Food & Drink » Restaurant Review

Daana Pani's all-veg roster of Gujarati fare is a sign of Orlando's culinary vitality

Good Guju

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A sure sign of a city's culinary vitality is the rise in restaurants specializing in regional variants of a cuisine. In the case of fare from the Indian subcontinent, there are two local restaurants (that I know of) showcasing the gastronomy of Gujarat, a predominantly vegetarian province in the westernmost reaches of India. Khasiyat on West Lancaster Road is one, and Daana Pani, situated inside the Laxmi Plaza on South OBT, is the other. The latter moved in when South Indian veg restaurant Bombay Café vacated the space and reopened down the street as Bombay Street Kitchen. Daana Pani (translation: "Seeds Water") doesn't mince words in its name, nor does it mince anything on its menu — yes, this is a vegetarian restaurant.

It's a weighty bill of fare, half of it packed with commonplace offerings you'd see at any Desi restaurant, but Daana Pani's Gujarati specialties (highlighted in green on the menu) drew our focus. Items like the khaman dhokla ($6), a steamed spongy and savory cake made from gram flour, cilantro and mustard seeds. They're a favorite snack of mine, but not the ones served here. The batter for these cakes needs time to ferment — it's what gives dhokla their characteristic bite. These had none, and dressing them with slivers of jalapeño (as opposed to fried green chilies) was a fail on both flavor and aesthetic fronts. Tamarind and green chutneys have their place in Indian cookery, but dhoklas need their own, like a thick, red-hot dipping chutney.

OK, now that the unpleasantries have been addressed, let's get to the good stuff — because there's plenty of it. The pattice kachori ($6), deep-fried potato balls spiced and stuffed with coconut and nuts, are a great start. So is the pani puri and its infernal "water," and the plate of six assorted samosas. Apart from the triangular pastries stuffed with the usual spiced potatoes and peas, there are paunchy numbers enveloping Italian (spinach, artichoke, three-cheese blend) and Mexican (black beans, corn, cilantro) flavors. If you're like me and enjoy the "head tingles," the battered-and-fried whole green chilies will have you scratching at your scalp and wiping away sweat.

Daana Puri pav bhaji - PHOTO BY ROB BARTLETT
  • photo by Rob Bartlett
  • Daana Puri pav bhaji

Snacks aside, there are substantial dishes at Daana Pani that lend plenty of Guju comfort. Undhiyu ($12), for one, is a thick dry curry teeming with green bananas, eggplant, squash, potatoes, peanuts and chickpeas. It's served with puri — the puffed fried bread that's fattened the coffers of cardiologists in India for decades. Shred the bread and scoop up some curry, and don't forget to ask for a side of raw onions and chilies — it's all a part of the comfort. Then there's khichdi ($6) and bateta ($11), arguably Guju cuisine's most comforting dish. Khichdi is rice and lentils cooked down to a risotto-like texture; bateta is a simple preparation of potatoes cooked with tomatoes, spices, curry leaves and mustard seeds. Together, they're absolute bliss. Again, enjoying the dish with a side of onions and chilies is integral to the experience.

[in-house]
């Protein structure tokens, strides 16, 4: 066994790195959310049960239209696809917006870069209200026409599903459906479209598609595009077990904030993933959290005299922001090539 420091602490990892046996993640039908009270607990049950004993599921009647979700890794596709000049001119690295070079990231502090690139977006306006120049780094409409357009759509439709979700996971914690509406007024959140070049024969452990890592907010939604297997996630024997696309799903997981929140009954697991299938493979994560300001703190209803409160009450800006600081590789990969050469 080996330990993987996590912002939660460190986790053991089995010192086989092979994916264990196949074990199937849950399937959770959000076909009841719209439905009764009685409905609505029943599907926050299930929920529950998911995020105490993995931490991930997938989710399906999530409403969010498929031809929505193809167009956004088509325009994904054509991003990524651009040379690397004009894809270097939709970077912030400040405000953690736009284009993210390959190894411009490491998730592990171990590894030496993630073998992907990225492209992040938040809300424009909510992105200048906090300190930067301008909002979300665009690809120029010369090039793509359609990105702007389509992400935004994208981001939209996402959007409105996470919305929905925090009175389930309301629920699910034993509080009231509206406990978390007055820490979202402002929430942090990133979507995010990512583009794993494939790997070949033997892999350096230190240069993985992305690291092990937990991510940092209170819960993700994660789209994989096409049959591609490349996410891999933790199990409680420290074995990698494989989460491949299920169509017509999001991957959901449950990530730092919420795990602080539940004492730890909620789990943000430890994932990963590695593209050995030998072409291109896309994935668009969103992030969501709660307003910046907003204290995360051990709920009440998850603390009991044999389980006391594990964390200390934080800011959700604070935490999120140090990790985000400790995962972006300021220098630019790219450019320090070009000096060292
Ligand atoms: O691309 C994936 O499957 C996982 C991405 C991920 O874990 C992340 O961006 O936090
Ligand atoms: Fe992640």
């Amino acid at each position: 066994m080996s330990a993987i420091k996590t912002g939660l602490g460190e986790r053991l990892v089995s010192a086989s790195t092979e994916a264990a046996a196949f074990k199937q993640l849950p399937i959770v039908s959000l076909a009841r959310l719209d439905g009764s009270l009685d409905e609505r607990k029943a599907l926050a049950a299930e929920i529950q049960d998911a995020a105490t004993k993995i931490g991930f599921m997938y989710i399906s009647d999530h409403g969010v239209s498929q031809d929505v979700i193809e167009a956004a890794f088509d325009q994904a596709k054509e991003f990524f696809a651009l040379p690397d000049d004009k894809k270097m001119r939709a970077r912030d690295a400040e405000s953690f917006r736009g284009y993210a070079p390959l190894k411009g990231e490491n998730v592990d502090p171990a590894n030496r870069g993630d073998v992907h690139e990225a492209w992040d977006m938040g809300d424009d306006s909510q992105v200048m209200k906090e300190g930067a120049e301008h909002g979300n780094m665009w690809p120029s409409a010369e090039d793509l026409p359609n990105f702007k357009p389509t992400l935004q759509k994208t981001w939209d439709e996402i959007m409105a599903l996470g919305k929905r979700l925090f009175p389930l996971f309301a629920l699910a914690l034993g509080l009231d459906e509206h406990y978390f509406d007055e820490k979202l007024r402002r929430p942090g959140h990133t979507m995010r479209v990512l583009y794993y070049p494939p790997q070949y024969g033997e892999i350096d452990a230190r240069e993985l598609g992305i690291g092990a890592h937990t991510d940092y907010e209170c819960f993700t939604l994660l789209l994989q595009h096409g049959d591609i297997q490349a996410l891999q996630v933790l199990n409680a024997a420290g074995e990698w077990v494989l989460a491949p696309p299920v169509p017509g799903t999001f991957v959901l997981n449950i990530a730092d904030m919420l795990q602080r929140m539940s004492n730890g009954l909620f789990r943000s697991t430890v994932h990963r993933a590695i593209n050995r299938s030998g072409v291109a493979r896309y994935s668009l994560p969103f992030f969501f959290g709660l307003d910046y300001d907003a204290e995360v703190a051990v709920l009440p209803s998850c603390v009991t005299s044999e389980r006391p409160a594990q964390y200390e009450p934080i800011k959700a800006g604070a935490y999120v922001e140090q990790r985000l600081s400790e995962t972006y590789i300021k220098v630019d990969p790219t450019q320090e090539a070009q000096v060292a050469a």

PHOTO BY ROB BARTLETT
  • photo by Rob Bartlett

Papdi no lot ($8), a heftier option, is made by steaming a batter of rice flour, chilies, cumin and carom seeds into a mound. It's sprinkled with sesame seeds, then dressed with a little oil and pickle masala, both served on the side. But it's the carom seeds, or ajwain, that really impart the distinctive earthy, aromatic thyme-like essence to the dish. A crisp papadum version of it is served with the pav bhaji thali ($16), a large plate comprising smaller dishes of four curries — black, green, red and Amul, a Gujarati processed cheese. The curries are enjoyed with soft buttered rolls, but there's more to the platter: white rice, khada pulao (a spiced pilaf), samosa, green chutney, raw onions and a ball of gulab jamun for dessert.

PHOTO BY ROB BARTLETT
  • photo by Rob Bartlett

The thali is great for sharing, but if one gulab jamun ball isn't enough, the restaurant's sweets shop across the hallway has a dazzling array of mithai on display. In fact, the confectionery plus bistro is what Daana Pani is made of: sugar and spice and everything nice.

PHOTO BY ROB BARTLETT
  • photo by Rob Bartlett

fkara@orlandoweekly.com

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